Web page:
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[46] And yet, which is the more reasonable supposition—that I, involved in misfortunes so great brought unjust charges against Pasion or that he, because of the magnitude of our misfortunes and the large sum of money involved, was tempted to defraud us? But what man ever went so far in chicanery as, with his own life in jeopardy, to plot against the possessions of others?1 With what hope or with what intent would I have unjustly proceeded against Pasion? Was it my thought that, in fear of my influence, he would forthwith give me money? But neither the one nor the other of us was in such a situation.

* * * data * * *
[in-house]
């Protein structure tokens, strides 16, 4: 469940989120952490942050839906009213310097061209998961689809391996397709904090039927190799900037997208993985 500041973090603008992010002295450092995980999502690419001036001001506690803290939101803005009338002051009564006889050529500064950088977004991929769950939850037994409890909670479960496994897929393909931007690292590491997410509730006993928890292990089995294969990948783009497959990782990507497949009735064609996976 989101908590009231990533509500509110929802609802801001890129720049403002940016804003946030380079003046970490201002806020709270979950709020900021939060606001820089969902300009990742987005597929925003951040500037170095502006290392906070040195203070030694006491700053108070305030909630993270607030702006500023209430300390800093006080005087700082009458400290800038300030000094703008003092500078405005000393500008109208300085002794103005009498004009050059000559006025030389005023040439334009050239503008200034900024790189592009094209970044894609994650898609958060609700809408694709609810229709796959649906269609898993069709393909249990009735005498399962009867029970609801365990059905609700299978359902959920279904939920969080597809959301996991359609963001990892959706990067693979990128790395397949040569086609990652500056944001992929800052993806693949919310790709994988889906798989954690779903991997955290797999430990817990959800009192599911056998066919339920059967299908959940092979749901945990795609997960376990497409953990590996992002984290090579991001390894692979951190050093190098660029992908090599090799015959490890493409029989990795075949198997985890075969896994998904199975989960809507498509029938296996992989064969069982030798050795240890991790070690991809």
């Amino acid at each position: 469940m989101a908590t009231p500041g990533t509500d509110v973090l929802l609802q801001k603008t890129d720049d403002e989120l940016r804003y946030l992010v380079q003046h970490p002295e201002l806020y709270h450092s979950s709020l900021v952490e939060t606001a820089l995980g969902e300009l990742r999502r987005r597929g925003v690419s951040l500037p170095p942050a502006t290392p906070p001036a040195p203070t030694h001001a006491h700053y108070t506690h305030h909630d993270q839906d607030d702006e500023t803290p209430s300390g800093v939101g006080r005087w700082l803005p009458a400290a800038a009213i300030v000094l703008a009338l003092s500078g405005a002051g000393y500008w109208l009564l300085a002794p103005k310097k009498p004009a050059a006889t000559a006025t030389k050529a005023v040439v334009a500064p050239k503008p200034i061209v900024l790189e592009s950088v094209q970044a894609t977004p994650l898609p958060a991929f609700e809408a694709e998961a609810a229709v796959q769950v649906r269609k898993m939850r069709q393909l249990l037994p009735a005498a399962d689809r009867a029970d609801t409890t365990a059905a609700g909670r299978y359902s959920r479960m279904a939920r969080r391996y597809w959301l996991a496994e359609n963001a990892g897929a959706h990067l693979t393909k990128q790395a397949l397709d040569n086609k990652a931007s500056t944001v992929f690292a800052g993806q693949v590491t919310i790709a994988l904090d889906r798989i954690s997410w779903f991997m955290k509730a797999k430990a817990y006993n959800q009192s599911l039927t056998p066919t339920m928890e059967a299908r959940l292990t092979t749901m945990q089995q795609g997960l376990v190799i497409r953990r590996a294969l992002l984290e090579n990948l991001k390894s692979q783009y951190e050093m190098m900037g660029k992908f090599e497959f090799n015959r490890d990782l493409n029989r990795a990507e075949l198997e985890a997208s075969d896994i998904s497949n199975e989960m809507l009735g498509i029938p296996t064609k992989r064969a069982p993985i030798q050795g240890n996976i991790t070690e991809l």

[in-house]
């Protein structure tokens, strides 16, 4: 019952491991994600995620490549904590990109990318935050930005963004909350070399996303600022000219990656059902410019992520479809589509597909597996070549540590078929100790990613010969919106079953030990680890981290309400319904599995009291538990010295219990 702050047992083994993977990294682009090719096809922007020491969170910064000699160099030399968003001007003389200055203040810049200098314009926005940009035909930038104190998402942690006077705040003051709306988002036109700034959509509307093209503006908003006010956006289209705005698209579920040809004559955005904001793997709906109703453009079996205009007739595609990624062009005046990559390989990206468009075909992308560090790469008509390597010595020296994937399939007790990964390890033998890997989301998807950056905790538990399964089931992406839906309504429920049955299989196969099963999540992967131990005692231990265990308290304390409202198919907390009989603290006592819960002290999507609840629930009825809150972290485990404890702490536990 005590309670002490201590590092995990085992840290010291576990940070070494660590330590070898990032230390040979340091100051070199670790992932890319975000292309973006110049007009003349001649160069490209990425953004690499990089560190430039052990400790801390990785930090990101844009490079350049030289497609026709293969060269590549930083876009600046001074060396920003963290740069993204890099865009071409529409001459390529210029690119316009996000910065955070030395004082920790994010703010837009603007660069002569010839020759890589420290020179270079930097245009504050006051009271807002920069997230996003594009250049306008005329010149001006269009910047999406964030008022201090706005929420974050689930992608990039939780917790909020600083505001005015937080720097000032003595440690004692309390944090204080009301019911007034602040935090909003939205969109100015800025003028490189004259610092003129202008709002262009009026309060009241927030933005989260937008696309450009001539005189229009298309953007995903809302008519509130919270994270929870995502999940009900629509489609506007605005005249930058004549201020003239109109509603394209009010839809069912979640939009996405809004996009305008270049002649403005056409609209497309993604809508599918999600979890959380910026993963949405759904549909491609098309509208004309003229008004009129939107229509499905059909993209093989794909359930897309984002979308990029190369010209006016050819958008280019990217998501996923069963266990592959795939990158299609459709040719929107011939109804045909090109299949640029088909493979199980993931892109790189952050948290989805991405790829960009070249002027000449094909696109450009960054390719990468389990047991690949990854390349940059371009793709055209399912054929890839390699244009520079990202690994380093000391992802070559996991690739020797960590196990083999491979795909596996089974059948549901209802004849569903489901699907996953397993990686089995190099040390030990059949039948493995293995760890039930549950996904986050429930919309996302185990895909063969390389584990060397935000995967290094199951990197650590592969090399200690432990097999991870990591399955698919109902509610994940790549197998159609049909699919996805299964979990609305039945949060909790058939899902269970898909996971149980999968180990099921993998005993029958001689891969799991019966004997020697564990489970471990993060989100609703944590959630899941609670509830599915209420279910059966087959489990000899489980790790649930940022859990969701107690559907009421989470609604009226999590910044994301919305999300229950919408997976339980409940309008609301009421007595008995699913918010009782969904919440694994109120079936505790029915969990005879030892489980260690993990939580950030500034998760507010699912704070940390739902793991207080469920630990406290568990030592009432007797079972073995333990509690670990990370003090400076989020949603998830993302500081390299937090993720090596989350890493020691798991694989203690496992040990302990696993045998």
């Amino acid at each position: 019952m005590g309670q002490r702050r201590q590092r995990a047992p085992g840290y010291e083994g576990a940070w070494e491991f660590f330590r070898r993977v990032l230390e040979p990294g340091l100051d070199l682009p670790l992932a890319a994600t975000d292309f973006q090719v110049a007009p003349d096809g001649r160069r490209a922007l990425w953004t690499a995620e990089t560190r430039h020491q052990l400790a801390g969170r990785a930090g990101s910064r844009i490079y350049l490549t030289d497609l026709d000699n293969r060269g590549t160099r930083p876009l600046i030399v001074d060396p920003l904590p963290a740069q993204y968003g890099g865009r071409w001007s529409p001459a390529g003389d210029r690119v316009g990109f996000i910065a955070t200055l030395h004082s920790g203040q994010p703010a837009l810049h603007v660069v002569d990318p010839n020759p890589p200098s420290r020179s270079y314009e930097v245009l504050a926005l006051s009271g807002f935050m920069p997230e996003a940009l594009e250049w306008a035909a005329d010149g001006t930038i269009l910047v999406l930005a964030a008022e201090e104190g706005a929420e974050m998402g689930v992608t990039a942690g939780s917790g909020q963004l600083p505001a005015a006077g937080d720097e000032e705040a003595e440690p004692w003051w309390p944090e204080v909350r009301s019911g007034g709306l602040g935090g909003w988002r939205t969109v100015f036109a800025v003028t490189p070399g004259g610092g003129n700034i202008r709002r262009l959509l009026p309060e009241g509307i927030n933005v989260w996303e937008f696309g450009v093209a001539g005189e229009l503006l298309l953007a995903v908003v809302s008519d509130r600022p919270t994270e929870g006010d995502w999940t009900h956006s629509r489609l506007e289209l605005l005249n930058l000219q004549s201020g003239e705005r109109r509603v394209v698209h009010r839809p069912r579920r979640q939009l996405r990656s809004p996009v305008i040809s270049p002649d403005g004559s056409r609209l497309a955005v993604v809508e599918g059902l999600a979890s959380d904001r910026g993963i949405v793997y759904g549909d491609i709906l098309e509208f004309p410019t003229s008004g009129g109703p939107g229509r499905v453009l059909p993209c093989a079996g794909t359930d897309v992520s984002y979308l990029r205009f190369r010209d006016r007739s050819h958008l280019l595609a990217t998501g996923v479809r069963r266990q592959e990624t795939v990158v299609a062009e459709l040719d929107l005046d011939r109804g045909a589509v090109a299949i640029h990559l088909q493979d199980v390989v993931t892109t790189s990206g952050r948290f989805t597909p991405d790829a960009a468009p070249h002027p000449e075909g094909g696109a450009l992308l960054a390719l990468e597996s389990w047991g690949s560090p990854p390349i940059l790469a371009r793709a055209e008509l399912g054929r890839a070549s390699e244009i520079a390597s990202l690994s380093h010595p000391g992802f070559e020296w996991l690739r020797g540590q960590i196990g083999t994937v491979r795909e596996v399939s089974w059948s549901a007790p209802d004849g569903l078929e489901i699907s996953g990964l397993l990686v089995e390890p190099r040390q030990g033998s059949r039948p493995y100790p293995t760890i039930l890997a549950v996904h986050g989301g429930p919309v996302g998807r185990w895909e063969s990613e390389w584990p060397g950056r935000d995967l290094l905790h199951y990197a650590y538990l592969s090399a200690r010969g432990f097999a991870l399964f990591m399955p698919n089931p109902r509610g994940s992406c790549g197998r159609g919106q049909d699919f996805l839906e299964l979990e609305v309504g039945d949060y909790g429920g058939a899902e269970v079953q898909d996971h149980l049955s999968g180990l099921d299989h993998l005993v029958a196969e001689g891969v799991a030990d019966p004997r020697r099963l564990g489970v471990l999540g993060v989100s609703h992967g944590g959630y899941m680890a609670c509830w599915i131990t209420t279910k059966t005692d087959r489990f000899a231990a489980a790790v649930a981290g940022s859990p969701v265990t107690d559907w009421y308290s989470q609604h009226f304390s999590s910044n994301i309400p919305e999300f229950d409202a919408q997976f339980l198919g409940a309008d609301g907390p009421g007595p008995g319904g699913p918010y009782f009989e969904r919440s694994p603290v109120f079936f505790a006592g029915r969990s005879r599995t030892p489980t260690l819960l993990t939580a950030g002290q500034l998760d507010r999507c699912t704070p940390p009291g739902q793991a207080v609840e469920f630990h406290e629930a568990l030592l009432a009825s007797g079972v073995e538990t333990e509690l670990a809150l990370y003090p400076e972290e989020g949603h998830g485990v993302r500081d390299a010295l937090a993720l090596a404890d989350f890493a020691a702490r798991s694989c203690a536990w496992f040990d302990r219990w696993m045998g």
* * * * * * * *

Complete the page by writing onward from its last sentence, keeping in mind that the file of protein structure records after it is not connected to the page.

1 For the same argument cf. Isoc. 21.14.

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  • Commentary references to this page (1):
    • E.C. Marchant, Commentary on Thucydides: Book 7, 7.57
  • Cross-references in notes from this page (1):
    • Isocrates, Against Euthynus, 14
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